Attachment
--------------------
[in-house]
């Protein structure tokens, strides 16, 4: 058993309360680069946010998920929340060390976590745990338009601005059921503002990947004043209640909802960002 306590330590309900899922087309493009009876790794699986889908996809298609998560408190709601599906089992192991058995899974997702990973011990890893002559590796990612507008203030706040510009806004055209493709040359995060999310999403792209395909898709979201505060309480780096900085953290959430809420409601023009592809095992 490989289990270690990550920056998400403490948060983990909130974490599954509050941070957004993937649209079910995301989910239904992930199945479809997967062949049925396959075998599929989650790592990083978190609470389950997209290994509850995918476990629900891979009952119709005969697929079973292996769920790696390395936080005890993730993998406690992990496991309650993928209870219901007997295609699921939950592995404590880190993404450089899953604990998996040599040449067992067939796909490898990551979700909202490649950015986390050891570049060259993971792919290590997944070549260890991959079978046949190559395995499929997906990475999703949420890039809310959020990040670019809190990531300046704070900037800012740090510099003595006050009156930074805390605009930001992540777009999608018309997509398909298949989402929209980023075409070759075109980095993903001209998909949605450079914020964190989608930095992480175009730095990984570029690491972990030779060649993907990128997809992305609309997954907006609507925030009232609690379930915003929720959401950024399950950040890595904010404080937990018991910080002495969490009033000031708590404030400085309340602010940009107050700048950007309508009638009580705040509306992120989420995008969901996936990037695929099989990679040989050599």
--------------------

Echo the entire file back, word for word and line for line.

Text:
[in-house]
């Protein structure tokens, strides 16, 4: 058993309360680069946010998920929340060390976590745990338009601005059921503002990947004043209640909802960002 306590330590309900899922087309493009009876790794699986889908996809298609998560408190709601599906089992192991058995899974997702990973011990890893002559590796990612507008203030706040510009806004055209493709040359995060999310999403792209395909898709979201505060309480780096900085953290959430809420409601023009592809095992 490989289990270690990550920056998400403490948060983990909130974490599954509050941070957004993937649209079910995301989910239904992930199945479809997967062949049925396959075998599929989650790592990083978190609470389950997209290994509850995918476990629900891979009952119709005969697929079973292996769920790696390395936080005890993730993998406690992990496991309650993928209870219901007997295609699921939950592995404590880190993404450089899953604990998996040599040449067992067939796909490898990551979700909202490649950015986390050891570049060259993971792919290590997944070549260890991959079978046949190559395995499929997906990475999703949420890039809310959020990040670019809190990531300046704070900037800012740090510099003595006050009156930074805390605009930001992540777009999608018309997509398909298949989402929209980023075409070759075109980095993903001209998909949605450079914020964190989608930095992480175009730095990984570029690491972990030779060649993907990128997809992305609309997954907006609507925030009232609690379930915003929720959401950024399950950040890595904010404080937990018991910080002495969490009033000031708590404030400085309340602010940009107050700048950007309508009638009580705040509306992120989420995008969901996936990037695929099989990679040989050599």